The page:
'A Lot of Things Went Right,' NASA Chief Says After Starliner Anomaly
A United Launch Alliance Atlas V rocket successfully launched Boeing's reusable spacecraft, the CST-100 Starliner, on its first orbital test flight mission just before sunrise this morning (Dec. 20). However, the capsule suffered an anomaly about 15 minutes after liftoff, which prevented it from continuing its mission to the International Space Station, Space.com reports.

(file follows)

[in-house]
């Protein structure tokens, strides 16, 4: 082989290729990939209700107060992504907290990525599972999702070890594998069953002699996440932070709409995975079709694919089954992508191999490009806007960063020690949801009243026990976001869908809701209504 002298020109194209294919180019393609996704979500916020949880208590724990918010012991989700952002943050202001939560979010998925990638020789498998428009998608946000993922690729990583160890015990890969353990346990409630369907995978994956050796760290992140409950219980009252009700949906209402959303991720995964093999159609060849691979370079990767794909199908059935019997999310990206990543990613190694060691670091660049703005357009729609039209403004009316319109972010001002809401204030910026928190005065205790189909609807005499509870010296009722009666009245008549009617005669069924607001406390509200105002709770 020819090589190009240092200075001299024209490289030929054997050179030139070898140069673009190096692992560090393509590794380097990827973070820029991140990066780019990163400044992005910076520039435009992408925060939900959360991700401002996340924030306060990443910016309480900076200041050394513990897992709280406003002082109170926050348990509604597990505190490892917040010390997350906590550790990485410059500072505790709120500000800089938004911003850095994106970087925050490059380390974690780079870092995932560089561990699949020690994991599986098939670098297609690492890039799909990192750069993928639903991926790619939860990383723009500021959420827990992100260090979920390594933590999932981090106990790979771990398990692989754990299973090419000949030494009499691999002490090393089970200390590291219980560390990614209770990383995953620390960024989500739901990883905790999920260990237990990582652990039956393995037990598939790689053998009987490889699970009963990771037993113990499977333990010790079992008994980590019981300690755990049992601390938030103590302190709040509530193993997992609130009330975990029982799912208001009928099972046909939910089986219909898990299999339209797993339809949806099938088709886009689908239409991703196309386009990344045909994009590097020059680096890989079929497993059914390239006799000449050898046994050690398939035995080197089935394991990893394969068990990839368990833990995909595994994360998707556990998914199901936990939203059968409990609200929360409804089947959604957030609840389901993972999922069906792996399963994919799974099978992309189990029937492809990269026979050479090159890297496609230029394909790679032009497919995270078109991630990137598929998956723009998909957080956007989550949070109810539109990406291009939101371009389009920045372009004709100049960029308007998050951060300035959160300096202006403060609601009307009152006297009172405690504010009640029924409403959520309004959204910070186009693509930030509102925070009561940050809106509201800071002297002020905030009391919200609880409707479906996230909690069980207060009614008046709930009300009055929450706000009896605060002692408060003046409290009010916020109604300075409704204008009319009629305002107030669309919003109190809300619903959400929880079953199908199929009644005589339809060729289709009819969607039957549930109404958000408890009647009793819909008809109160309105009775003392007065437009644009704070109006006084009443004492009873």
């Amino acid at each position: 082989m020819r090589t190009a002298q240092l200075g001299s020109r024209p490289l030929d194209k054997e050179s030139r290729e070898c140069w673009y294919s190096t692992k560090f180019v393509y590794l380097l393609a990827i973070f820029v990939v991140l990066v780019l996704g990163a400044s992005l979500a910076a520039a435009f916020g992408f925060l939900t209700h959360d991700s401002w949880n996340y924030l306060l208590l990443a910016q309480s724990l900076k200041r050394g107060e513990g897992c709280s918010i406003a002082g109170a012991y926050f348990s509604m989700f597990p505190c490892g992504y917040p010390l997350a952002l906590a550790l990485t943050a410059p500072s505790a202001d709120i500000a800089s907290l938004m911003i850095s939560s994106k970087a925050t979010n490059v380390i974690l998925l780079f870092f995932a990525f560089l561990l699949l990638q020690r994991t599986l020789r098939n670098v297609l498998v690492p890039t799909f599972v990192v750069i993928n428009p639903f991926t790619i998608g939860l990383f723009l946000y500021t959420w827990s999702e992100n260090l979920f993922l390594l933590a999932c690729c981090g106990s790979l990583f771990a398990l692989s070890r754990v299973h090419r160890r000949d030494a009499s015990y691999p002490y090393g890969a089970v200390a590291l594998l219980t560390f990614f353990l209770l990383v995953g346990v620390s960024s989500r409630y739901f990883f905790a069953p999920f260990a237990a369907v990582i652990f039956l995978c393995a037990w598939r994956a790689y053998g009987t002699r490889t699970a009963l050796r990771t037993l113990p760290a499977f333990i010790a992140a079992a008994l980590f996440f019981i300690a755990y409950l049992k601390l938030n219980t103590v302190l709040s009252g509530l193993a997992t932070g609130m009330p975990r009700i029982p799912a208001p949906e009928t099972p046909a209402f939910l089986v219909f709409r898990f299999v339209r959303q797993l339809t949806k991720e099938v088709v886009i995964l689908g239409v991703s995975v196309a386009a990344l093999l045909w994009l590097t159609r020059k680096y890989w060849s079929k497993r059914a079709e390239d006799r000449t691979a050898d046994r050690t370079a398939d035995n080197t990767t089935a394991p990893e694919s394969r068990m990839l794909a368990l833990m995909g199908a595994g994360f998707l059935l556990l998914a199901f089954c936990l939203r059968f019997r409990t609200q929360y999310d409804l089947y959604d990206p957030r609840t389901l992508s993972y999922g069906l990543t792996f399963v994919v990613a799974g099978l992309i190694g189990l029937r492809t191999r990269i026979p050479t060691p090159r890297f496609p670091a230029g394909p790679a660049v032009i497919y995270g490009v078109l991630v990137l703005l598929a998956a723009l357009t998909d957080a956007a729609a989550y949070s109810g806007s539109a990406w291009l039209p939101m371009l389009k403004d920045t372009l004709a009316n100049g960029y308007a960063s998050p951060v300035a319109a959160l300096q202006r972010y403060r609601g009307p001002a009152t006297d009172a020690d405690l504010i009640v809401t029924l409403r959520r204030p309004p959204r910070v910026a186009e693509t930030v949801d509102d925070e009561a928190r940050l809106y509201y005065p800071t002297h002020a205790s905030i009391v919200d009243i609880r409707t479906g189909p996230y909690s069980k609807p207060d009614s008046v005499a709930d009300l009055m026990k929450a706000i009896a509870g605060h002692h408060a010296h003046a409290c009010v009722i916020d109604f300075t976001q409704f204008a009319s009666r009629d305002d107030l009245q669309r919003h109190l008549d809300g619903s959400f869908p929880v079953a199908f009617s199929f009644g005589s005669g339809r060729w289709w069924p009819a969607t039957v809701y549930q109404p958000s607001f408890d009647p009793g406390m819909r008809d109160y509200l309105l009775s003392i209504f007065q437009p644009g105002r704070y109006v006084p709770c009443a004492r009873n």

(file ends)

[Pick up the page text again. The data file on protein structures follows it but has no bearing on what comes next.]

"Today, a lot of things went right," NASA Administrator Jim Bridenstine said at a post-launch news conference at NASA's Kennedy Space Center in Florida, following the anomaly. "This is, in fact, why we test. Just a few minutes ago, I got off the phone with the Vice President. I gave him a briefing on where we are. He maintains that he is very positive, as the chairman of the National Space Council, in our ability to once again launch American astronauts on American rockets from American soil."
This uncrewed mission, called the Orbital Flight Test (OFT), was designed to be a "dry run" for future crewed Starliner missions. It has not yet been decided, following this anomaly, what testing will happen next with Starliner, Bridenstine said.